Next, it is the Japanese return from an asteroid with a sample. See the Japanese Space Agency's site at: http://www.jaxa.jp/missions/projects/sat/exploration/muses_c/index_e.html
I believe they had some problems when they encountered the asteroid, but methinks all is now well.
Friday, January 13, 2006
See if you can ID the computer from the human. Is this still a good test? Artificial intelligence (AI) has not come as fast as we had once thought. After all, it is well past 2001 and we do not yet have HAL . . .though we do have Marvin, the Paranoid Android (Hitchhikers Guide to the Galaxy)!
Wednesday, January 11, 2006
Germans are still against it, but France may forge ahead with a new reactor design that they consider cleaner and safer. All of Europe is thinking twice about abandoning nukes because of the recent problems with Russian natural gas and the paradoxical cooling of Europe due to global warming.
We in Portland, Oregon had the Trojan Power plant built by Portland Gas and Electric ("PGE" of recent Enron fame). It did run well for a number of years, but later discovered construction and design flaws closed it early leaving rate payers holding the bag for decommissioning. Even if they can be made safe, they have to be economically viable. PGE is about to topple the giant cooling tower on the banks of the Columbia River and eventually donate the land (except for the radioactive wastes in cooling ponds) to the state as a park. Many have suggested calling it the Homer Simpson State Park in honor of Homer's creator, Matt Groening, who grew up in Portland. See http://www.portlandtribune.com/archview.cgi?id=12392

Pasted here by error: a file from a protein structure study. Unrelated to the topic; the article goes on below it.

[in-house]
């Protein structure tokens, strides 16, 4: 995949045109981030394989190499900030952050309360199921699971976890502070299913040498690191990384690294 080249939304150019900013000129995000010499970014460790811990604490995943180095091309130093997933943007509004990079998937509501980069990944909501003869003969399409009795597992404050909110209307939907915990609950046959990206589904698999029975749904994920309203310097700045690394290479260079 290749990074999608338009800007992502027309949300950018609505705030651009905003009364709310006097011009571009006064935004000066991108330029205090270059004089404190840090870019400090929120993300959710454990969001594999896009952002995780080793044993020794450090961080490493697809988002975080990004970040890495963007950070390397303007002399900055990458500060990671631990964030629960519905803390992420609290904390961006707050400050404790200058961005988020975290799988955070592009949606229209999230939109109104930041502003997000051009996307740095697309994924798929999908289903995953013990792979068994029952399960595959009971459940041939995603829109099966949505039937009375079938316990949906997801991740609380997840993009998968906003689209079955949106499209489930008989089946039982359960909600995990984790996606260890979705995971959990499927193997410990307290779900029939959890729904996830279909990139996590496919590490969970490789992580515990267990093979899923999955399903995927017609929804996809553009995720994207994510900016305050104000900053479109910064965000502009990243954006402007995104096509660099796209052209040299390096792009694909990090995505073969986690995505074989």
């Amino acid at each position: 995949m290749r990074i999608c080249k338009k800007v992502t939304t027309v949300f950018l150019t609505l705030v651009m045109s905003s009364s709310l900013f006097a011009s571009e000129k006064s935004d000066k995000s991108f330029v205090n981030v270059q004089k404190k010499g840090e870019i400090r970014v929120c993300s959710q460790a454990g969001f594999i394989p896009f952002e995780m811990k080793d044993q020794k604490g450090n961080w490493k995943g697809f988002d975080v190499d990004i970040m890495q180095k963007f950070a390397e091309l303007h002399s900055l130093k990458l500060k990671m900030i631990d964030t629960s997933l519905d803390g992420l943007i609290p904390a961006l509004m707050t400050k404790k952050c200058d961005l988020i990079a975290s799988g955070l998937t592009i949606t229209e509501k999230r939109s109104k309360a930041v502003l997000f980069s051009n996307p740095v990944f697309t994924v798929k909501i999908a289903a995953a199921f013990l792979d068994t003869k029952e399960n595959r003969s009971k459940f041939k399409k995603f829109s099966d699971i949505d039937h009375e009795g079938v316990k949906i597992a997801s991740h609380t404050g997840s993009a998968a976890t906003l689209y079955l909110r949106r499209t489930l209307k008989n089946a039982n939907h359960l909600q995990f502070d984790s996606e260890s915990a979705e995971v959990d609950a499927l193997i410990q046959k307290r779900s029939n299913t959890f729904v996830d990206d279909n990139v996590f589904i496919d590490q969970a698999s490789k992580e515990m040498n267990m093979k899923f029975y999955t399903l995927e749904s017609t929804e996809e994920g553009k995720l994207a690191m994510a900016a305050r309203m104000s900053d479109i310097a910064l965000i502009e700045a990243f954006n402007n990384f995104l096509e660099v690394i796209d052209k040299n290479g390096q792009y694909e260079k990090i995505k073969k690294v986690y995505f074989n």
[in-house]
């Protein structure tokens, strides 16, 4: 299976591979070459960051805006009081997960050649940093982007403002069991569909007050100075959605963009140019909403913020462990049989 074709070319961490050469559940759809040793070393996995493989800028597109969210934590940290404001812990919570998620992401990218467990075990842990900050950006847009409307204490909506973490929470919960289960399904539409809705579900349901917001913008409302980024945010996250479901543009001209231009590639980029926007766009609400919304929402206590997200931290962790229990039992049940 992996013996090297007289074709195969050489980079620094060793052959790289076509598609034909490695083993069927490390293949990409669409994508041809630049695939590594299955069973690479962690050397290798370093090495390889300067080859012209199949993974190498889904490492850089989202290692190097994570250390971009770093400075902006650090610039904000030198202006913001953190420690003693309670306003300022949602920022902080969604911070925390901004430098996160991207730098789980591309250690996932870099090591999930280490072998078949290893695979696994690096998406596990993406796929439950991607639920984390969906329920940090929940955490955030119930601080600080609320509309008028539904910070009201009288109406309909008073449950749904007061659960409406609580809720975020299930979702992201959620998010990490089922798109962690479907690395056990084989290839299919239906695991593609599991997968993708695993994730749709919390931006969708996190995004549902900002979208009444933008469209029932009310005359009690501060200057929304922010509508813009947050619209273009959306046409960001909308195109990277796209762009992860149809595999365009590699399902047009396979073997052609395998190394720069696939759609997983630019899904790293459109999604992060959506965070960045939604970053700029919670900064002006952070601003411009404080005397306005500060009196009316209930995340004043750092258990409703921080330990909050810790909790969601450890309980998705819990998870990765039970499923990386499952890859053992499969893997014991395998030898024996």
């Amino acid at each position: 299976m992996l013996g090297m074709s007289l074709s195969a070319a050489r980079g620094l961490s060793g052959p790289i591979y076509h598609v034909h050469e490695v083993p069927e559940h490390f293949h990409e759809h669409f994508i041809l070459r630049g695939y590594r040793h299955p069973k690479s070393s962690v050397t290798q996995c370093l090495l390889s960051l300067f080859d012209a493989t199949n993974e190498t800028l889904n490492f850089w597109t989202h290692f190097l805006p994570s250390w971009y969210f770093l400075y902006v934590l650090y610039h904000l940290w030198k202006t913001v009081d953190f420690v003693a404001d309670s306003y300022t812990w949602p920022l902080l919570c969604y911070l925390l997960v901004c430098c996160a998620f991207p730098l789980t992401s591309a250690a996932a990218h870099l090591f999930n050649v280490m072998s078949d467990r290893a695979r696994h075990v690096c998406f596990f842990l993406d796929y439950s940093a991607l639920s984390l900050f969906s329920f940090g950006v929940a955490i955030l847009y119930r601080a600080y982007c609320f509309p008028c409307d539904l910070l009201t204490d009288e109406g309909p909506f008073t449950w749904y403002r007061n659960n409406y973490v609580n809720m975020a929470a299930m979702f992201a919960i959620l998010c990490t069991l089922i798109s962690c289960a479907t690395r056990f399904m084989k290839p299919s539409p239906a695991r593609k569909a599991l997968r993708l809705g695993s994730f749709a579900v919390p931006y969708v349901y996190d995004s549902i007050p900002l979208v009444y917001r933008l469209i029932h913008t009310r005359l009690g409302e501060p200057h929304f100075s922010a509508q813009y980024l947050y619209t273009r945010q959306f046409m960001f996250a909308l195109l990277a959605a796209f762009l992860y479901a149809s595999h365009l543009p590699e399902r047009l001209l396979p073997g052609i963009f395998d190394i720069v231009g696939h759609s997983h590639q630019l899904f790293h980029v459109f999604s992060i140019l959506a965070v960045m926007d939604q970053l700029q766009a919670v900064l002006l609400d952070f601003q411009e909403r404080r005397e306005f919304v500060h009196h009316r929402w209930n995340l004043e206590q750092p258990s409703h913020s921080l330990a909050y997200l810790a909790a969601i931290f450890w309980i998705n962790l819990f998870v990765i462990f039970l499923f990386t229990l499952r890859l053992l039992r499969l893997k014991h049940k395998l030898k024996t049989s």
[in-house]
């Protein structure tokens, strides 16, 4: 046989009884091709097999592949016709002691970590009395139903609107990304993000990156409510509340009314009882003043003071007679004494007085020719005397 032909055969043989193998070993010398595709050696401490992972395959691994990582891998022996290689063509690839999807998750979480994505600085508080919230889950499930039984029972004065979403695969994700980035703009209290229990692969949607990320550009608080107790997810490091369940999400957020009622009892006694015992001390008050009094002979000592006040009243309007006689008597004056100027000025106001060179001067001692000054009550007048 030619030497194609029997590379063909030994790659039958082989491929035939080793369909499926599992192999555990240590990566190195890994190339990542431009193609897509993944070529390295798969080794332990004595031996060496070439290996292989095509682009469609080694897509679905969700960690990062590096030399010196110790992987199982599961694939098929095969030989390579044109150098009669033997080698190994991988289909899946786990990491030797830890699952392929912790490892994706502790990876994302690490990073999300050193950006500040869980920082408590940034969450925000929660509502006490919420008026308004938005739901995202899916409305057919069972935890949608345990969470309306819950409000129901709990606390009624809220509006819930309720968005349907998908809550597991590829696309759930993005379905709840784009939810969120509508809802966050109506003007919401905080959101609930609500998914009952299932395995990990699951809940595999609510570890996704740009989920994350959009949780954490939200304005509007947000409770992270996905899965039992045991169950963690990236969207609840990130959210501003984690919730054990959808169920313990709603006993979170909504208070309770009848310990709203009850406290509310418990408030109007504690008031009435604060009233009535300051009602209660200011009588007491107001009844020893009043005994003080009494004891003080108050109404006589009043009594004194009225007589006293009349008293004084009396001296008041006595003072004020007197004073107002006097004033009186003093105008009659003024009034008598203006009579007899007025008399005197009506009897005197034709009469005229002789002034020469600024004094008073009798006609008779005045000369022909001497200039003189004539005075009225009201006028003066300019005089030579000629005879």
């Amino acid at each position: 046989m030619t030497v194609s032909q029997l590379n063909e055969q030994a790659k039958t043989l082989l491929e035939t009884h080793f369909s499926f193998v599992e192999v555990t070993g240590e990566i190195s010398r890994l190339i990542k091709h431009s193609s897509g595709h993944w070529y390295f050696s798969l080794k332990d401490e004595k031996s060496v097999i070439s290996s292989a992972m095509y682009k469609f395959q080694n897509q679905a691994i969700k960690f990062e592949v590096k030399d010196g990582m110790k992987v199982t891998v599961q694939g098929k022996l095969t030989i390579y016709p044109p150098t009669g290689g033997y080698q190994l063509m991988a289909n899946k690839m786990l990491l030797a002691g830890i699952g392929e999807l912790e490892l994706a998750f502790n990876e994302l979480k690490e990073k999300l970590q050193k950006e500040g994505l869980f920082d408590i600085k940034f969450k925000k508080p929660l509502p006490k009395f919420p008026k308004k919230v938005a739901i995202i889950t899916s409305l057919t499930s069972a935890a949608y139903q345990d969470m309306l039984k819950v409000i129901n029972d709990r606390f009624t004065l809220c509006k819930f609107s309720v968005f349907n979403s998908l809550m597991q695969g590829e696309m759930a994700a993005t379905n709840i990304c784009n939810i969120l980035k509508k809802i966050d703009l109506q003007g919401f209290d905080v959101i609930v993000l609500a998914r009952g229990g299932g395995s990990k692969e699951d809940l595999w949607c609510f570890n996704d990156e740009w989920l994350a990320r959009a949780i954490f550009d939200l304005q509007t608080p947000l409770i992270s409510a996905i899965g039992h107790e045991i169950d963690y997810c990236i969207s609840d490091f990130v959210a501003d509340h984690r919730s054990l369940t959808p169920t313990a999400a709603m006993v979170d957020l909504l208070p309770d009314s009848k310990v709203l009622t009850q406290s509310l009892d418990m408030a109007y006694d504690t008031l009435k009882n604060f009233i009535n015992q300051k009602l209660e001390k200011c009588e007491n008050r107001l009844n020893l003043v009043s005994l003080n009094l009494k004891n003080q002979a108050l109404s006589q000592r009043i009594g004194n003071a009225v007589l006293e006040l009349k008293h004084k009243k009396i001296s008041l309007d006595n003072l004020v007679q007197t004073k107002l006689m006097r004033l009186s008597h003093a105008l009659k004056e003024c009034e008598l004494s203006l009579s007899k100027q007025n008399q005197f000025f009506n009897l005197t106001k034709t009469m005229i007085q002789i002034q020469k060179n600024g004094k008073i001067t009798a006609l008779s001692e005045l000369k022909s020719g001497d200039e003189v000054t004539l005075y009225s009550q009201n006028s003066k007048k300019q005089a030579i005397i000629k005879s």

Doom to you all!
Monday, January 09, 2006
Gagets, gagets, Gadgets. Pardon the lack of activity. I got a flu shot in early December and got a very nasty flu last week!
Friday, January 06, 2006
This is a step towards the Interplanetary Internet! Messenger, bound for the planet Mercury, communicated with the earth from several million miles out!
Tuesday, January 03, 2006
"While many are adamant about heavy-lift technology being an absolute necessity for both lunar and Mars exploration, others nevertheless contend that bigger boosters only represent bigger failures in economic judgment, and that, if space exploration using HLLVs was truly cost-effective, the Apollo Saturn 5 would not currently adorn the grounds of Kennedy Space Center as a lawn ornament."
The Space Review: The case for smaller launch vehicles in human space exploration (part 1) (page 1)
Monday, January 02, 2006
New Scientist SPACE - 13 things that do not make sense - Features
New Scientist SPACE - Features - 13 things that do not make sense
The realm of reality is as vast as cosmic space; it is the knowing mind of sentient beings that is small. Just as long as you do not become egotistic and selfish, you will be ever sated with the spiritual food of nirvana.
From "The Pocket Zen Reader," edited by Thomas Cleary, 1999. Reprinted by arrangement with Shambhala Publications, Boston, www.shambhala.com.
news @ nature.com - Tree planting not always green - Forests can suck up water and change the soil.